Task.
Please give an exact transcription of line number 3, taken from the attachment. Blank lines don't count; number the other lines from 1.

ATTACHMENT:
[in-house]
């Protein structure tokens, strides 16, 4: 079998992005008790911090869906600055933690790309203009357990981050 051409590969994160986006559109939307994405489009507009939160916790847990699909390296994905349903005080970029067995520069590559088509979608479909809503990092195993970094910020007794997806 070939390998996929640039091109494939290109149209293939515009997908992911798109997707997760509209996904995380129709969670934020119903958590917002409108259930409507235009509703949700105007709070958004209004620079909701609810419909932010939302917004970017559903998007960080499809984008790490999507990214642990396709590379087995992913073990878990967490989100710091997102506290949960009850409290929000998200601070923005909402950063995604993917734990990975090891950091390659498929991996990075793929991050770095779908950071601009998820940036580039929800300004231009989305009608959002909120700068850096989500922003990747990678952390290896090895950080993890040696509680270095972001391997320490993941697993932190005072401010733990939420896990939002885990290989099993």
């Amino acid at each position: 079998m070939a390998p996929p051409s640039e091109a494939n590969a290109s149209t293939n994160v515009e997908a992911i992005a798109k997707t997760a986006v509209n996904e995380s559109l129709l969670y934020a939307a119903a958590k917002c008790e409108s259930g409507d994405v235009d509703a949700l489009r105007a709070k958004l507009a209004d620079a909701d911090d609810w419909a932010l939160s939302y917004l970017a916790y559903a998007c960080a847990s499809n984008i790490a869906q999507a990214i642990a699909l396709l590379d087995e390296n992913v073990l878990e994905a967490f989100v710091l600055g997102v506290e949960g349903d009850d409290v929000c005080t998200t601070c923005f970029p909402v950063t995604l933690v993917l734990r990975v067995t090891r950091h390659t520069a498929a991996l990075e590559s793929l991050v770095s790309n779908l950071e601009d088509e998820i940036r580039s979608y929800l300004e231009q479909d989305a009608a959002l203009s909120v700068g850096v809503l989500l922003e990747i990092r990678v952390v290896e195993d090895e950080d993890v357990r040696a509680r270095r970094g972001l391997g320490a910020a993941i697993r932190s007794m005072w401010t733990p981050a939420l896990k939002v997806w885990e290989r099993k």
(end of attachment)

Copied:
């Amino acid at each position: 079998m070939a390998p996929p051409s640039e091109a494939n590969a290109s149209t293939n994160v515009e997908a992911i992005a798109k997707t997760a986006v509209n996904e995380s559109l129709l969670y934020a939307a119903a958590k917002c008790e409108s259930g409507d994405v235009d509703a949700l489009r105007a709070k958004l507009a209004d620079a909701d911090d609810w419909a932010l939160s939302y917004l970017a916790y559903a998007c960080a847990s499809n984008i790490a869906q999507a990214i642990a699909l396709l590379d087995e390296n992913v073990l878990e994905a967490f989100v710091l600055g997102v506290e949960g349903d009850d409290v929000c005080t998200t601070c923005f970029p909402v950063t995604l933690v993917l734990r990975v067995t090891r950091h390659t520069a498929a991996l990075e590559s793929l991050v770095s790309n779908l950071e601009d088509e998820i940036r580039s979608y929800l300004e231009q479909d989305a009608a959002l203009s909120v700068g850096v809503l989500l922003e990747i990092r990678v952390v290896e195993d090895e950080d993890v357990r040696a509680r270095r970094g972001l391997g320490a910020a993941i697993r932190s007794m005072w401010t733990p981050a939420l896990k939002v997806w885990e290989r099993k």